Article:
Its last staging, however, was on January 1, 2020, as the pandemic meant the town’s community council was unable to welcome in the New Year in 2021 and 2022.
However, on Sunday, the event finally returned to the Tolbooth, welcoming in people of all ages to observe the ancient tradition.
The Royal Burgh of Lanark community council chairman Andy Morrison led the proceedings, reporting on events in the town in the last year before presenting the traditional crisp £1 notes to pensioners in the town aged over 60.
And secretary Eleanor McLean had an important role to play too – cooking up the Het Pint to serve up.
She said: “It takes a few days to make so I started brewing up all the additives just after Christmas before adding in all the alcohol.
"It’s a secret recipe that was passed on to me a few years back and it's pretty potent but it’s a nice way to welcome in the New Year. They were all asking for a wee top up so it must be good!”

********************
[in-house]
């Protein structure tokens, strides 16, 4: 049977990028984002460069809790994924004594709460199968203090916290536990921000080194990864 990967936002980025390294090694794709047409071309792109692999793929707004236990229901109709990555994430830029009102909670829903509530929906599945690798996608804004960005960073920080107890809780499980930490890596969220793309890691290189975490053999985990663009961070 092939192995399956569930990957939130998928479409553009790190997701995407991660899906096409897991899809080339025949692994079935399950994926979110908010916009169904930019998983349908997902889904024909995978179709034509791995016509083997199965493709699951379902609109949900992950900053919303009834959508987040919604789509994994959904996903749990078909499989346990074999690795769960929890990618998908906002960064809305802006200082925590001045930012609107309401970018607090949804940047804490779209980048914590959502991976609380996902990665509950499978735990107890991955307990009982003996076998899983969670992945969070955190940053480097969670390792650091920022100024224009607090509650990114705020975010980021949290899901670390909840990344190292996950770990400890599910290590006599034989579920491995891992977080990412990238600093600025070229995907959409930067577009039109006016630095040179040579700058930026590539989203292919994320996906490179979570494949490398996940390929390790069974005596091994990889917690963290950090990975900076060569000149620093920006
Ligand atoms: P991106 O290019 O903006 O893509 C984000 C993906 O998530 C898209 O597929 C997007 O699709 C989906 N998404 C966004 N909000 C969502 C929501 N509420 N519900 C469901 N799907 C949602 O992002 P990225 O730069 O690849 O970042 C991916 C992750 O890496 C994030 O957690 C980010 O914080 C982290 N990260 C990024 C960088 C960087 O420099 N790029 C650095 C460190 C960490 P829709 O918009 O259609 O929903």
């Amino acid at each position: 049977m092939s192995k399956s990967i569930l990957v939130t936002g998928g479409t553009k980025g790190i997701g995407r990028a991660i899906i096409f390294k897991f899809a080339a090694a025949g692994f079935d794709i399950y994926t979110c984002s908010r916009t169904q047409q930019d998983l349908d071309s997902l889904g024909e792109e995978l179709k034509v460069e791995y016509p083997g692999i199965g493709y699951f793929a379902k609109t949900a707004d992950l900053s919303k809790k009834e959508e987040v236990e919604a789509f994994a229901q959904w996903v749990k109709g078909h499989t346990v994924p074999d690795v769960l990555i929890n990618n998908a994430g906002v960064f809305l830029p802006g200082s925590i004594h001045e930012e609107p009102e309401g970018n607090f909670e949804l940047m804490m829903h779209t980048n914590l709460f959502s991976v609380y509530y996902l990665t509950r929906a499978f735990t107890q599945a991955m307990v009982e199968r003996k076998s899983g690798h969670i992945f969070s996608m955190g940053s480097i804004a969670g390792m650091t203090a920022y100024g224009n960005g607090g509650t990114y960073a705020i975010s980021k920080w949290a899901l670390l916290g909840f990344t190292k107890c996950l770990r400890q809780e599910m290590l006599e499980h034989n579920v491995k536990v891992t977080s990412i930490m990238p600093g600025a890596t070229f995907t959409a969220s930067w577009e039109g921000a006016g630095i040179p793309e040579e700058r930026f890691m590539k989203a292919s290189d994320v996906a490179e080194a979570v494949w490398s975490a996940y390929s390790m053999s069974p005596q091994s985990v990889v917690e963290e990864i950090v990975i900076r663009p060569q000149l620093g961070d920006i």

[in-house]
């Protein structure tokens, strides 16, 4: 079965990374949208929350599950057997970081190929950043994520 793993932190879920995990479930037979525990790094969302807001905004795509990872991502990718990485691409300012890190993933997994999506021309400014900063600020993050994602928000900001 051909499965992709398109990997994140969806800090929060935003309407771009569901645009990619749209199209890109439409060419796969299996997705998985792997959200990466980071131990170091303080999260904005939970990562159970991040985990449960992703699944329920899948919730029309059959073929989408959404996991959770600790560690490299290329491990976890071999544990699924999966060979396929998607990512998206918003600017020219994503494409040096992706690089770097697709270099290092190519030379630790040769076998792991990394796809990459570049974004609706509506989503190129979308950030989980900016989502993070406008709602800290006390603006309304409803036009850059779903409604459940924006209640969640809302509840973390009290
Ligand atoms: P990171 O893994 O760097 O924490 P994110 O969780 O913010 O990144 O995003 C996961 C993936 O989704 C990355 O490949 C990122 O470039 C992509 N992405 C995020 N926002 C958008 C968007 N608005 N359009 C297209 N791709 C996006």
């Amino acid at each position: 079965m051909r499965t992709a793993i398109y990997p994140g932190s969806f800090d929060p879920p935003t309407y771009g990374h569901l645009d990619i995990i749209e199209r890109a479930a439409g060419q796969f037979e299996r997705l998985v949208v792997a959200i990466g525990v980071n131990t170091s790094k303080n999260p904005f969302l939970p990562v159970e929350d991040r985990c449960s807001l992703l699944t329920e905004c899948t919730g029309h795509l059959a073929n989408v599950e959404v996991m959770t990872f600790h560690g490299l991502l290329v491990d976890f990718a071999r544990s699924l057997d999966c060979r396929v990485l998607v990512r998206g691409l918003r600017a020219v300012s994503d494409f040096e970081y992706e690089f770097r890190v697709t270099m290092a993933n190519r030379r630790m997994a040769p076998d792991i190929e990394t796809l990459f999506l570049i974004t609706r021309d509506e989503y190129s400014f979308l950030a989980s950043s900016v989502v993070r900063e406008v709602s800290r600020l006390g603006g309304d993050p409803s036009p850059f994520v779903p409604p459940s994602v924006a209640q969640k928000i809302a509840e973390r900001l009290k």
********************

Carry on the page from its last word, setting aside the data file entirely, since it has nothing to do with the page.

Treasurer Lynne Leslie is in charge of securing the bank notes from the Royal Bank of Scotland, which has a stack of £1 notes in safe keeping for the event.
The Het Pint is decanted from Eleanor’s containers into a crystal rose bowl, dedicated by Clydesdale District Council for the Royal Burgh’s 850th anniversary.
While everyone is welcome to attend, it’s only pensioners from the town who can claim their crisp £1 note...and children (and some adults) partake in juice rather than the potent pint!
Community councillors always invite the Lord Cornets and local councillors; this year, only Julia Marrs and Catherine McClymont were able to join in as Richard Lockhart was down with a lurgy which the Het Pint might have helped with!
Eleanor added: “It was lovely to be able to observe the tradition once again and catch up with old friends. Everyone is welcome to join in, be they visitors or local...so save the date for next year!”
Leonard Gray and his son Gordon also kept another tradition going – ringing the St Nicholas Church bells at midnight on December 31 to welcome in the New Year.